One of the key aims of the Tasmanian Road Runners is to not only make it an easy transition for those who are looking to take up running, but also show how an individual can benefit from making running a key part of their life, providing they enjoy it, of course. So when the TRR committee decided that member profiles would be a great addition to the website, there inevitably came talk of who we should first approach. This conversation soon morphed into talk about membership and whether it would be a good idea to give out the #1 member card to someone who we thought best embodied the idea and values of TRR.
In order to find out who this person should be, several ideas were floated….
Should we have a contest where people write in and share their own running story?
Should we have members of the running community nominate the person who they believe is most worthy?
Should we put it to a vote on Facebook?
While these approaches weren’t necessarily bad, we realised that the most fitting person was right under our nose. Dave Bailey is arguably Tasmania’s most prevalent runner; you’ll see him at most of the fun runs around the state. Whether it’s the Bruny Island Ultra, Point to Pinnacle, Flinders Island Running Festival or the Westbury Fun Run, Dave will be there. Despite the fact that his work ethic has resulted in him being a regular in the front of the field, his motivation for running has never changed.
He just loves it.
You’ll never hear him talk about wanting to win (although on many times has) or worry about where his fitness level is at going into a race.
He just loves it.
Like many recreational runners, Dave started running relatively late in life – well, 19 is pretty late for a 25 year old – and in a relatively short time he has shown what an individual can achieve if they are committed. He has a great attitude toward running, just as he has a great attitude toward life. Be sure to say hello to Dave at your next fun run.
He’ll probably be there.
After all, Dave Bailey has, does and will always run this island.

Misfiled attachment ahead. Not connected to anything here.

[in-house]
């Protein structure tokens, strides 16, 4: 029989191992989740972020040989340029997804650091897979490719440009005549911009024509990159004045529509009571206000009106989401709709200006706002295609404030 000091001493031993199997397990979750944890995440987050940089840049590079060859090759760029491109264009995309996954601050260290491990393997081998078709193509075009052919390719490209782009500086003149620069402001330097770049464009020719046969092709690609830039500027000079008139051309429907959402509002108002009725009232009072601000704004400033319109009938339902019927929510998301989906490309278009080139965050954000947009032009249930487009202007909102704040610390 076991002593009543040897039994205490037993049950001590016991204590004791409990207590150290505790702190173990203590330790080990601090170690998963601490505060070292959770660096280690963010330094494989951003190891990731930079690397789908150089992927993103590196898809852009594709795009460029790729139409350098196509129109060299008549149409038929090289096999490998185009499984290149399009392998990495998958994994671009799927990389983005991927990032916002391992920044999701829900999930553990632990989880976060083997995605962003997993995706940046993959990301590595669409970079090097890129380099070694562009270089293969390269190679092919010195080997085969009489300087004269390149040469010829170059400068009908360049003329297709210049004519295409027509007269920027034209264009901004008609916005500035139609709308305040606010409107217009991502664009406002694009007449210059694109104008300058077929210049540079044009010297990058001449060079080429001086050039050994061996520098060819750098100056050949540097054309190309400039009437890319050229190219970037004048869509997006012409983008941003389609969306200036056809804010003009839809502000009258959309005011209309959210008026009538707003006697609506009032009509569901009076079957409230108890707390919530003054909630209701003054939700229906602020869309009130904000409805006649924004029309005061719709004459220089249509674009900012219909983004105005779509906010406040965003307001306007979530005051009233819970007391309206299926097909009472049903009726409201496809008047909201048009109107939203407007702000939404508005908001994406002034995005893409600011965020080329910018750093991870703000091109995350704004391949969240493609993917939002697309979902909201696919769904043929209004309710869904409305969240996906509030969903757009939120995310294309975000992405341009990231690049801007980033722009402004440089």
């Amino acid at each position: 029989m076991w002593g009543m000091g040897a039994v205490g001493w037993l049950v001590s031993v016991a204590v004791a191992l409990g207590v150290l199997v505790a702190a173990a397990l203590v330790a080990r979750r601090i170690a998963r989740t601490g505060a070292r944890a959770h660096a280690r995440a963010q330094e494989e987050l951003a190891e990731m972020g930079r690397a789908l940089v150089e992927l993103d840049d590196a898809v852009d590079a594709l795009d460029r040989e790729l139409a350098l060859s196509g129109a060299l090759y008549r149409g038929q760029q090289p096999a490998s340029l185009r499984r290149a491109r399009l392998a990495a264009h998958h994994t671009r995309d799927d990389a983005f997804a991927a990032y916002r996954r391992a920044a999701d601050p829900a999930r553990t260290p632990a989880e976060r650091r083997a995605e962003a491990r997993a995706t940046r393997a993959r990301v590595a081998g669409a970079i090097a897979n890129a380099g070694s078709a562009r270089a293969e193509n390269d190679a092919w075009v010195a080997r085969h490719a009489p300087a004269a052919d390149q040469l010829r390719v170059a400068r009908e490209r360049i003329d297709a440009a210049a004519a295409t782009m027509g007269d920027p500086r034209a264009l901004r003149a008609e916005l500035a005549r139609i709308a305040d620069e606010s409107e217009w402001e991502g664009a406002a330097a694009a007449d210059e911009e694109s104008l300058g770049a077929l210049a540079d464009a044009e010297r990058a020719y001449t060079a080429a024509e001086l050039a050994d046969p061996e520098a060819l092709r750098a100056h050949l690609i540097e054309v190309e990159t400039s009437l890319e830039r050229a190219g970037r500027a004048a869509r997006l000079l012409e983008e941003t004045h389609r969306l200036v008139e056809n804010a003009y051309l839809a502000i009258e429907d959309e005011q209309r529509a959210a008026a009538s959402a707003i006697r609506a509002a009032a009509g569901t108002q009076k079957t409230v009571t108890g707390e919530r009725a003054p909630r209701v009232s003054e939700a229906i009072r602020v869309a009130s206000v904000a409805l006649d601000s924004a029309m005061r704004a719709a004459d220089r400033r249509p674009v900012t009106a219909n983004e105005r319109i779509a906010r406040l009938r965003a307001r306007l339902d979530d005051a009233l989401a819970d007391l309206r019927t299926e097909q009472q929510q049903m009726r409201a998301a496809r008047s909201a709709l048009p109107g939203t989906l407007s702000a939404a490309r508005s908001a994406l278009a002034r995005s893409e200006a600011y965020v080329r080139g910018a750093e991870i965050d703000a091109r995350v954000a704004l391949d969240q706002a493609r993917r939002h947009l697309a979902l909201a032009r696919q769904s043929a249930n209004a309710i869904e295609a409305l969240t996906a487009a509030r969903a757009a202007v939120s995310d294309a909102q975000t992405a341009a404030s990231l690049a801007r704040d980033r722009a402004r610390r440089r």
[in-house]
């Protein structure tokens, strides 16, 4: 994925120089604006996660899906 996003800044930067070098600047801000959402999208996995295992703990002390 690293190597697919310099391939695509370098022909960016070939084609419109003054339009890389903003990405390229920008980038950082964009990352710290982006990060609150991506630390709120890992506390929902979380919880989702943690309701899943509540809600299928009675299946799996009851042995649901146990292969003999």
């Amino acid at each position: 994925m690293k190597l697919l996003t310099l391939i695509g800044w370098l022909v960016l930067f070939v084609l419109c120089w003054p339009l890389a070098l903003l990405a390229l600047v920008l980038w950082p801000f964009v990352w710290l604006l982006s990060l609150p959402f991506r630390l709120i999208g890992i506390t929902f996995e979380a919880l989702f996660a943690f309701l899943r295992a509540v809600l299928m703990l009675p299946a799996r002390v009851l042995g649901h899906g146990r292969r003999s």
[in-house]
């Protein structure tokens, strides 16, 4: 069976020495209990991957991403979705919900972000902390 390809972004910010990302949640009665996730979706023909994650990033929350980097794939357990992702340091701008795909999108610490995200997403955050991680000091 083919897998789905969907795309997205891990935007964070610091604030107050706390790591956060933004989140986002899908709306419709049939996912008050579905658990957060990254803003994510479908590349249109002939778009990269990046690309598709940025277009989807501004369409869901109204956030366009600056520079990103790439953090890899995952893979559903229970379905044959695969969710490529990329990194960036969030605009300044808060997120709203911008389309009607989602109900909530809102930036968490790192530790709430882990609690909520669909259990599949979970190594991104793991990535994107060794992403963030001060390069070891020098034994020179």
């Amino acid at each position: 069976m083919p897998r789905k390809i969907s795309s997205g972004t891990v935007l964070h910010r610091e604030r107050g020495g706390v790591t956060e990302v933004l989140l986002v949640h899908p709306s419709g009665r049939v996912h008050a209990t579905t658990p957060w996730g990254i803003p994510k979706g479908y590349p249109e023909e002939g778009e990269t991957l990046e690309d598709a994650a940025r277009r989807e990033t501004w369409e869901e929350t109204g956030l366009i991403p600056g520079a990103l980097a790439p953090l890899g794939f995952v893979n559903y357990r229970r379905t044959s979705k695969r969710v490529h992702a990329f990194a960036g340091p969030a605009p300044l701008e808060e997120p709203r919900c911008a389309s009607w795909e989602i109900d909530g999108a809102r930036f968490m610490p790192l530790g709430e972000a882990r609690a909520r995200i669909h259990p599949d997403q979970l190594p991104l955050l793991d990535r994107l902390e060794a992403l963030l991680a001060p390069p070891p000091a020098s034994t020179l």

View Dave’s profile below.
We’d love to hear your running story!
E-mail us here.
Dave Bailey: in his own words…
I was never particularly good at running at school. I was used to watching my faster friends sprint away from me over the shorter distances. I would rather throw discuss or shot put than run mindless laps around the track. I never ate healthily and would rather spend hours in front of the TV playing Grand Theft Auto. In Grade 10, I noticed I was actually not too bad of a runner over longer distances. Two second places in the Cross Country and 1500m surprised me – but I was still outsprinted in both merely metres from the finish line. I have always been extremely active playing football and tennis every recess and lunchtime during High School. However, running by an of itself never interested me. I remember my friend who was selected to represent our school at the State Championships running 3km at a time and I thought he was crazy.
I did not consider running to be anything other than torture until I was 18. One day, while visiting my parents on Flinders Island during College school holidays, my Mum suggested I should participate in the local fun run. Not wanting to back out of my Mum’s veiled challenge directed towards making me get back into some form of sport I decided to give it a go. It was a 5km run which had been won by the local policeman the last couple of years. He was a talented runner who had a sub 16 minute 5km personal best and I could not believe someone could run that fast. My main motivation for lacing up and stepping out the door an hour after my Mum’s suggestion was to get fit. I had been a chubby kid in my younger years and had been bullied about my weight when I was younger. I had always been fit but self-conscious and embarrassed about my weight.
An hour later I headed out the door towards “the bridge” down the road which I knew was 2.5km away. Little did I know, this course would soon become a daily challenge which I would relish and attempt to run a new personal best every day (those days are now long gone!) I settled into what I consider to be a fast pace. My heart was soon attempting to escape my chest and my legs felt like lead by halfway. I almost pulled the pin and started the demoralising walk home. However, something drove me to keep going I was going to do this 5km even if I had to crawl. I reached my the “Home Gate” finish line almost crawling. Hands on knees gasping for breath. I glanced at my watch – 28 minutes. At the time I was pretty happy with that considering I had thought running 5km non-stop impossible before!